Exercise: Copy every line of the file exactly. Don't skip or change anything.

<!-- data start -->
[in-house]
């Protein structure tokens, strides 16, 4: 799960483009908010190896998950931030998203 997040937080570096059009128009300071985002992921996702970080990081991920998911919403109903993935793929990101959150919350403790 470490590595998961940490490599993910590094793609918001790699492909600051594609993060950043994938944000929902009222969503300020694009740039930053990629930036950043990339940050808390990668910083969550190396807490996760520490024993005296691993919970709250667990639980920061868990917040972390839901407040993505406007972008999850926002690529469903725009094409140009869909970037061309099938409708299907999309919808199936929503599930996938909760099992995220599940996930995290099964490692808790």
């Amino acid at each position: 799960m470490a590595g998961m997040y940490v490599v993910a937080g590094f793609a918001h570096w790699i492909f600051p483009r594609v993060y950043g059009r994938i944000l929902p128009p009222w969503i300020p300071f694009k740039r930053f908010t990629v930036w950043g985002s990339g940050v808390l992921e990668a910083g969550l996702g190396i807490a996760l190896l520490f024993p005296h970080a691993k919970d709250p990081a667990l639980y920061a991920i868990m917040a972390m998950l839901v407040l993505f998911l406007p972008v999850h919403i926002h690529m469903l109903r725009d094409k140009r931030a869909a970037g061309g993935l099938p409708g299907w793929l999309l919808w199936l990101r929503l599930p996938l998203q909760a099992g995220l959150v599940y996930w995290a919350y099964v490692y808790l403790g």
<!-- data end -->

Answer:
[in-house]
């Protein structure tokens, strides 16, 4: 799960483009908010190896998950931030998203 997040937080570096059009128009300071985002992921996702970080990081991920998911919403109903993935793929990101959150919350403790 470490590595998961940490490599993910590094793609918001790699492909600051594609993060950043994938944000929902009222969503300020694009740039930053990629930036950043990339940050808390990668910083969550190396807490996760520490024993005296691993919970709250667990639980920061868990917040972390839901407040993505406007972008999850926002690529469903725009094409140009869909970037061309099938409708299907999309919808199936929503599930996938909760099992995220599940996930995290099964490692808790």
């Amino acid at each position: 799960m470490a590595g998961m997040y940490v490599v993910a937080g590094f793609a918001h570096w790699i492909f600051p483009r594609v993060y950043g059009r994938i944000l929902p128009p009222w969503i300020p300071f694009k740039r930053f908010t990629v930036w950043g985002s990339g940050v808390l992921e990668a910083g969550l996702g190396i807490a996760l190896l520490f024993p005296h970080a691993k919970d709250p990081a667990l639980y920061a991920i868990m917040a972390m998950l839901v407040l993505f998911l406007p972008v999850h919403i926002h690529m469903l109903r725009d094409k140009r931030a869909a970037g061309g993935l099938p409708g299907w793929l999309l919808w199936l990101r929503l599930p996938l998203q909760a099992g995220l959150v599940y996930w995290a919350y099964v490692y808790l403790g």